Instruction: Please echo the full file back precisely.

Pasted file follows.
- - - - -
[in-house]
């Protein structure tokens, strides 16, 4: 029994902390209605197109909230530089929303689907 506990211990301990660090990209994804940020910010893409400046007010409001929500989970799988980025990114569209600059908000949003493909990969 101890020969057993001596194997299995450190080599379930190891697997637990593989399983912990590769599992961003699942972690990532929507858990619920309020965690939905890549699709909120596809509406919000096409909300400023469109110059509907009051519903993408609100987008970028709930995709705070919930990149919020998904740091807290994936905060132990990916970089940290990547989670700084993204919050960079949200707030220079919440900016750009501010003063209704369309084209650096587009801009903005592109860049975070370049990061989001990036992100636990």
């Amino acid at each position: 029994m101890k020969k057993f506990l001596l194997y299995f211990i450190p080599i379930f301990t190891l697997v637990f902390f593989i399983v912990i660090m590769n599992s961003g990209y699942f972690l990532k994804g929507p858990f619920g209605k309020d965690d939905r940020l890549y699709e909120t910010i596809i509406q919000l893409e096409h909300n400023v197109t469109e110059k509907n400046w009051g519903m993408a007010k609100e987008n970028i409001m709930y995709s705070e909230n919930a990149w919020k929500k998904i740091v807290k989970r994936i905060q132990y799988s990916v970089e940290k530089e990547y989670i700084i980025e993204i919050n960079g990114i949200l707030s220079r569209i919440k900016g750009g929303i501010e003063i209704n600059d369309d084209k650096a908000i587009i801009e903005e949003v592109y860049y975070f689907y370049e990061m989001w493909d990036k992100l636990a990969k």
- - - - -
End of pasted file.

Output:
[in-house]
């Protein structure tokens, strides 16, 4: 029994902390209605197109909230530089929303689907 506990211990301990660090990209994804940020910010893409400046007010409001929500989970799988980025990114569209600059908000949003493909990969 101890020969057993001596194997299995450190080599379930190891697997637990593989399983912990590769599992961003699942972690990532929507858990619920309020965690939905890549699709909120596809509406919000096409909300400023469109110059509907009051519903993408609100987008970028709930995709705070919930990149919020998904740091807290994936905060132990990916970089940290990547989670700084993204919050960079949200707030220079919440900016750009501010003063209704369309084209650096587009801009903005592109860049975070370049990061989001990036992100636990």
């Amino acid at each position: 029994m101890k020969k057993f506990l001596l194997y299995f211990i450190p080599i379930f301990t190891l697997v637990f902390f593989i399983v912990i660090m590769n599992s961003g990209y699942f972690l990532k994804g929507p858990f619920g209605k309020d965690d939905r940020l890549y699709e909120t910010i596809i509406q919000l893409e096409h909300n400023v197109t469109e110059k509907n400046w009051g519903m993408a007010k609100e987008n970028i409001m709930y995709s705070e909230n919930a990149w919020k929500k998904i740091v807290k989970r994936i905060q132990y799988s990916v970089e940290k530089e990547y989670i700084i980025e993204i919050n960079g990114i949200l707030s220079r569209i919440k900016g750009g929303i501010e003063i209704n600059d369309d084209k650096a908000i587009i801009e903005e949003v592109y860049y975070f689907y370049e990061m989001w493909d990036k992100l636990a990969k």